SWYGERT, Circuit Judge.
In this appeal we are asked to interpret section 706 of the Civil Rights Act of 1964, 42 U.S.C. § 2000e-5, which relates to the enforcement of the equal employment opportunities provisions of Title VII of the Act.
Plaintiff, Lynda L. Choate, appeals from an order of the district court dismissing her claim for relief based on an alleged unlawful employment practice within the meaning of section 703(a) (1) of the Act, 42 U.S.C. § 2000e-2(a) (1).
In her complaint, the plaintiff in substance alleged that on February 22, 1966 she applied to the defendant, Caterpillar Tractor Company, for factory work and was told that "she would not be given a job for the reason that as long as men were available for beginning factory jobs, men would be hired to the exclusion of women;" that about March 14, 1966 she filed a "written complaint with the Equal Employment Opportunity Commission, in Washington, D. C.;" and that on October 5, 1966 the Commission wrote her that "there was reasonable cause to believe that a violation [of the Act] had occurred." The plaintiff further alleged that, in compliance with the statute, she filed her complaint in the district court within
The defendant moved to dismiss the complaint because it failed to state a claim upon which relief could be granted. Specifically, the motion challenged the sufficiency of the complaint on the grounds, among others, that there were no allegations that the charge filed with the Commission was "under oath" as required by section 706(a) of the Act or that the plaintiff received from the Commission notice as prescribed in section 706(e) that it had been "unable to obtain voluntary compliance" by Caterpillar, and that, in any event, the action was barred by reason of the time limitations contained in the statute.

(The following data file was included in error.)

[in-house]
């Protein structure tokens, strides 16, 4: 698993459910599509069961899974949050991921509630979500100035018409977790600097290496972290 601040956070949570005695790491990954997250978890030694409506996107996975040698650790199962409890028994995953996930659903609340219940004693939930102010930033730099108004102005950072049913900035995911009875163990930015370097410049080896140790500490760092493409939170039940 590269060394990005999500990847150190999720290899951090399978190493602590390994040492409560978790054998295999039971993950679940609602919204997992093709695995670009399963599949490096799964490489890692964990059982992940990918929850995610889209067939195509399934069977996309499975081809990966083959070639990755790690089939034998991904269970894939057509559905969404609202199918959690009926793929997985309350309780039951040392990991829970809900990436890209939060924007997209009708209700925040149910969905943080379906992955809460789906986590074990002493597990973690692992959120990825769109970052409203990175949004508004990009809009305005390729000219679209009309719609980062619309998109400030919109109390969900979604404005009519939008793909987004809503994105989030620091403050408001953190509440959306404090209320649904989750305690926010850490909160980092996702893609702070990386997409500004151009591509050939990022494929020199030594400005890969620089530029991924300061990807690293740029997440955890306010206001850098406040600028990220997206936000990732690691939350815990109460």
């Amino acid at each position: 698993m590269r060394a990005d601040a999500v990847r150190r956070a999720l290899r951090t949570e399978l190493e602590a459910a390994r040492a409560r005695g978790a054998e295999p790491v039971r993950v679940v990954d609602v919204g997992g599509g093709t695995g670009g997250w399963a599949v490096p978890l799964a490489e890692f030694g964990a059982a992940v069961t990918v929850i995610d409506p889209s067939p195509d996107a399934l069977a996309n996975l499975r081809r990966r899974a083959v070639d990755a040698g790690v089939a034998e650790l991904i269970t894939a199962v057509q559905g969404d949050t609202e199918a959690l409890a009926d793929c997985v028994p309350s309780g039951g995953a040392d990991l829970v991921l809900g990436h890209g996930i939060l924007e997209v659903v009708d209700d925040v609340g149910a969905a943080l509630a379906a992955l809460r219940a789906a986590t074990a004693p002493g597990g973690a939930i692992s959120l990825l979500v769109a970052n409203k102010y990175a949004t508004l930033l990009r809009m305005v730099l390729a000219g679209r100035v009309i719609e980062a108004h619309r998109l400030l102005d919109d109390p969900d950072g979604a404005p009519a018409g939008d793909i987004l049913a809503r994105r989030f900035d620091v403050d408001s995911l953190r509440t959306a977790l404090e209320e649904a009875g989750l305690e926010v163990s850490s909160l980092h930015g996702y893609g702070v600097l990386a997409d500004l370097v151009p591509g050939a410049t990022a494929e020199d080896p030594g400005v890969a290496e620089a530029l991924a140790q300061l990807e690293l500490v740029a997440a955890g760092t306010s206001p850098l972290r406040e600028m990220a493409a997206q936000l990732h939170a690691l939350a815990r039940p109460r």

The district court granted the motion to dismiss, holding that "resort to the remedy of conciliation is a jurisdictional prerequisite to the right to file a civil action" and that "the filing of a verified charge with the Commission is necessary to invoke the statutory enforcement procedures." After reaching that determination, the court did not rule upon the other contentions made by the defendant with respect to the sufficiency of the complaint.
Subsequent to the court's ruling, the plaintiff moved for leave to file an amended complaint for the purpose of eliminating the defects raised by the motions to dismiss. The tendered amended complaint alleged that about June 27, 1966 the plaintiff was contacted by the Commission at which time she "swore under oath that the contents of her complaint filed on March 14, 1966 were true." The district court denied leave to file the amended complaint, stating that the allegations of the proposed amendment "now * * * make clear that the alleged violation was not `charged in writing under oath' * * * as specifically required by statute."